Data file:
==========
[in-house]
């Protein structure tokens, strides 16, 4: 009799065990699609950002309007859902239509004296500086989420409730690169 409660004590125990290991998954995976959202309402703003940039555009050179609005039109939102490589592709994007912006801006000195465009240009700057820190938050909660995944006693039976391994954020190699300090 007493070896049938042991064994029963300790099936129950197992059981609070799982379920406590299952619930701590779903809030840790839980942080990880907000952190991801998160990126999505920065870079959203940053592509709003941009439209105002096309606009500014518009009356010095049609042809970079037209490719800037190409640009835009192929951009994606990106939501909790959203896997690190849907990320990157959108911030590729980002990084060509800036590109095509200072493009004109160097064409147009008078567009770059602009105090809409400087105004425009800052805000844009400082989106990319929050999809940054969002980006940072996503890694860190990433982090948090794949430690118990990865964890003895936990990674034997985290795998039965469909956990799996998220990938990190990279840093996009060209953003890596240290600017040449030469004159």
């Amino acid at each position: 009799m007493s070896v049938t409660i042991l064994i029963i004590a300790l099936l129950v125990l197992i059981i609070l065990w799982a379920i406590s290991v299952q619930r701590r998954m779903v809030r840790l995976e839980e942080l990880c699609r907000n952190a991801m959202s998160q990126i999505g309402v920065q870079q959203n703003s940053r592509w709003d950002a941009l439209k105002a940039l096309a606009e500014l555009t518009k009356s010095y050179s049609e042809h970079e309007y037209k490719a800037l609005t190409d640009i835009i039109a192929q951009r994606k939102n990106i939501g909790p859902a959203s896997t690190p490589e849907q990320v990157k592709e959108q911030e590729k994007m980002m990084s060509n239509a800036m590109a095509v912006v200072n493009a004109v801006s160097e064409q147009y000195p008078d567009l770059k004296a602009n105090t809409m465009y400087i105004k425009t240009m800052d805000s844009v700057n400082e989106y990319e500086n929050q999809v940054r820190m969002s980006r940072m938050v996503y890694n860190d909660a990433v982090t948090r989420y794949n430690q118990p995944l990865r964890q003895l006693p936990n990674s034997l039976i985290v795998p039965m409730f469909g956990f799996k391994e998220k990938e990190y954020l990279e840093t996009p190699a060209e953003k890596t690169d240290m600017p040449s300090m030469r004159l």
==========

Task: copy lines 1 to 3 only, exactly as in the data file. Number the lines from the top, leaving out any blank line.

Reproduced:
[in-house]
């Protein structure tokens, strides 16, 4: 009799065990699609950002309007859902239509004296500086989420409730690169 409660004590125990290991998954995976959202309402703003940039555009050179609005039109939102490589592709994007912006801006000195465009240009700057820190938050909660995944006693039976391994954020190699300090 007493070896049938042991064994029963300790099936129950197992059981609070799982379920406590299952619930701590779903809030840790839980942080990880907000952190991801998160990126999505920065870079959203940053592509709003941009439209105002096309606009500014518009009356010095049609042809970079037209490719800037190409640009835009192929951009994606990106939501909790959203896997690190849907990320990157959108911030590729980002990084060509800036590109095509200072493009004109160097064409147009008078567009770059602009105090809409400087105004425009800052805000844009400082989106990319929050999809940054969002980006940072996503890694860190990433982090948090794949430690118990990865964890003895936990990674034997985290795998039965469909956990799996998220990938990190990279840093996009060209953003890596240290600017040449030469004159």
């Amino acid at each position: 009799m007493s070896v049938t409660i042991l064994i029963i004590a300790l099936l129950v125990l197992i059981i609070l065990w799982a379920i406590s290991v299952q619930r701590r998954m779903v809030r840790l995976e839980e942080l990880c699609r907000n952190a991801m959202s998160q990126i999505g309402v920065q870079q959203n703003s940053r592509w709003d950002a941009l439209k105002a940039l096309a606009e500014l555009t518009k009356s010095y050179s049609e042809h970079e309007y037209k490719a800037l609005t190409d640009i835009i039109a192929q951009r994606k939102n990106i939501g909790p859902a959203s896997t690190p490589e849907q990320v990157k592709e959108q911030e590729k994007m980002m990084s060509n239509a800036m590109a095509v912006v200072n493009a004109v801006s160097e064409q147009y000195p008078d567009l770059k004296a602009n105090t809409m465009y400087i105004k425009t240009m800052d805000s844009v700057n400082e989106y990319e500086n929050q999809v940054r820190m969002s980006r940072m938050v996503y890694n860190d909660a990433v982090t948090r989420y794949n430690q118990p995944l990865r964890q003895l006693p936990n990674s034997l039976i985290v795998p039965m409730f469909g956990f799996k391994e998220k990938e990190y954020l990279e840093t996009p190699a060209e953003k890596t690169d240290m600017p040449s300090m030469r004159l």